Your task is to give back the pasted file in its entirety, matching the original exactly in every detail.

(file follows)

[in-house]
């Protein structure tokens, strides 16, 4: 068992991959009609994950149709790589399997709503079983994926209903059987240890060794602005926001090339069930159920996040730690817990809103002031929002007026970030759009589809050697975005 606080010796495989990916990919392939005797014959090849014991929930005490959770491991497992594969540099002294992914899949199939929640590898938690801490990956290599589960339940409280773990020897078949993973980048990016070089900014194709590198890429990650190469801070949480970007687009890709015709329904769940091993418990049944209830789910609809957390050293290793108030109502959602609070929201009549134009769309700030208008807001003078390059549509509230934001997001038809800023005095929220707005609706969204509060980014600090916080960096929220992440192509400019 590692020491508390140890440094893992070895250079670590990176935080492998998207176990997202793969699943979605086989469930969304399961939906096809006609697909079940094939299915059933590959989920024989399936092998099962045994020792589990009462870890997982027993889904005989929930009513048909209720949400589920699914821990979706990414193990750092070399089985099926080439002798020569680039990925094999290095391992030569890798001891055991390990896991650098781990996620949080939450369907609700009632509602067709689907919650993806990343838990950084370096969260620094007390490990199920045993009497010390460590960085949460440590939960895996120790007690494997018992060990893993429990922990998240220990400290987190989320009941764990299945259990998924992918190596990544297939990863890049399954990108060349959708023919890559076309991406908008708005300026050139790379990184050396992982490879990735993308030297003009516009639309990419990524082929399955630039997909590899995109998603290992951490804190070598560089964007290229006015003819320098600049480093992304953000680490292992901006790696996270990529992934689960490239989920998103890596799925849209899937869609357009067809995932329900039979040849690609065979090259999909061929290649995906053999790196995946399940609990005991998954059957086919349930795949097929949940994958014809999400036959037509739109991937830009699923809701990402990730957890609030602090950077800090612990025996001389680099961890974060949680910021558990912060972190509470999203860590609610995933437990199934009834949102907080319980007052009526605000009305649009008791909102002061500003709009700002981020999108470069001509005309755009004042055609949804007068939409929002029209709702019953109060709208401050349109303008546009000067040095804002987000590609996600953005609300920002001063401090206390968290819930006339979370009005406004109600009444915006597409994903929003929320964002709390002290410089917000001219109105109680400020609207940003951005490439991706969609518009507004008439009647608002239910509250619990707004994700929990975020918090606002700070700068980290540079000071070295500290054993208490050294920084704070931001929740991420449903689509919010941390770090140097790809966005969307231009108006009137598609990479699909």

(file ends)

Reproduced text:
[in-house]
């Protein structure tokens, strides 16, 4: 068992991959009609994950149709790589399997709503079983994926209903059987240890060794602005926001090339069930159920996040730690817990809103002031929002007026970030759009589809050697975005 606080010796495989990916990919392939005797014959090849014991929930005490959770491991497992594969540099002294992914899949199939929640590898938690801490990956290599589960339940409280773990020897078949993973980048990016070089900014194709590198890429990650190469801070949480970007687009890709015709329904769940091993418990049944209830789910609809957390050293290793108030109502959602609070929201009549134009769309700030208008807001003078390059549509509230934001997001038809800023005095929220707005609706969204509060980014600090916080960096929220992440192509400019 590692020491508390140890440094893992070895250079670590990176935080492998998207176990997202793969699943979605086989469930969304399961939906096809006609697909079940094939299915059933590959989920024989399936092998099962045994020792589990009462870890997982027993889904005989929930009513048909209720949400589920699914821990979706990414193990750092070399089985099926080439002798020569680039990925094999290095391992030569890798001891055991390990896991650098781990996620949080939450369907609700009632509602067709689907919650993806990343838990950084370096969260620094007390490990199920045993009497010390460590960085949460440590939960895996120790007690494997018992060990893993429990922990998240220990400290987190989320009941764990299945259990998924992918190596990544297939990863890049399954990108060349959708023919890559076309991406908008708005300026050139790379990184050396992982490879990735993308030297003009516009639309990419990524082929399955630039997909590899995109998603290992951490804190070598560089964007290229006015003819320098600049480093992304953000680490292992901006790696996270990529992934689960490239989920998103890596799925849209899937869609357009067809995932329900039979040849690609065979090259999909061929290649995906053999790196995946399940609990005991998954059957086919349930795949097929949940994958014809999400036959037509739109991937830009699923809701990402990730957890609030602090950077800090612990025996001389680099961890974060949680910021558990912060972190509470999203860590609610995933437990199934009834949102907080319980007052009526605000009305649009008791909102002061500003709009700002981020999108470069001509005309755009004042055609949804007068939409929002029209709702019953109060709208401050349109303008546009000067040095804002987000590609996600953005609300920002001063401090206390968290819930006339979370009005406004109600009444915006597409994903929003929320964002709390002290410089917000001219109105109680400020609207940003951005490439991706969609518009507004008439009647608002239910509250619990707004994700929990975020918090606002700070700068980290540079000071070295500290054993208490050294920084704070931001929740991420449903689509919010941390770090140097790809966005969307231009108006009137598609990479699909």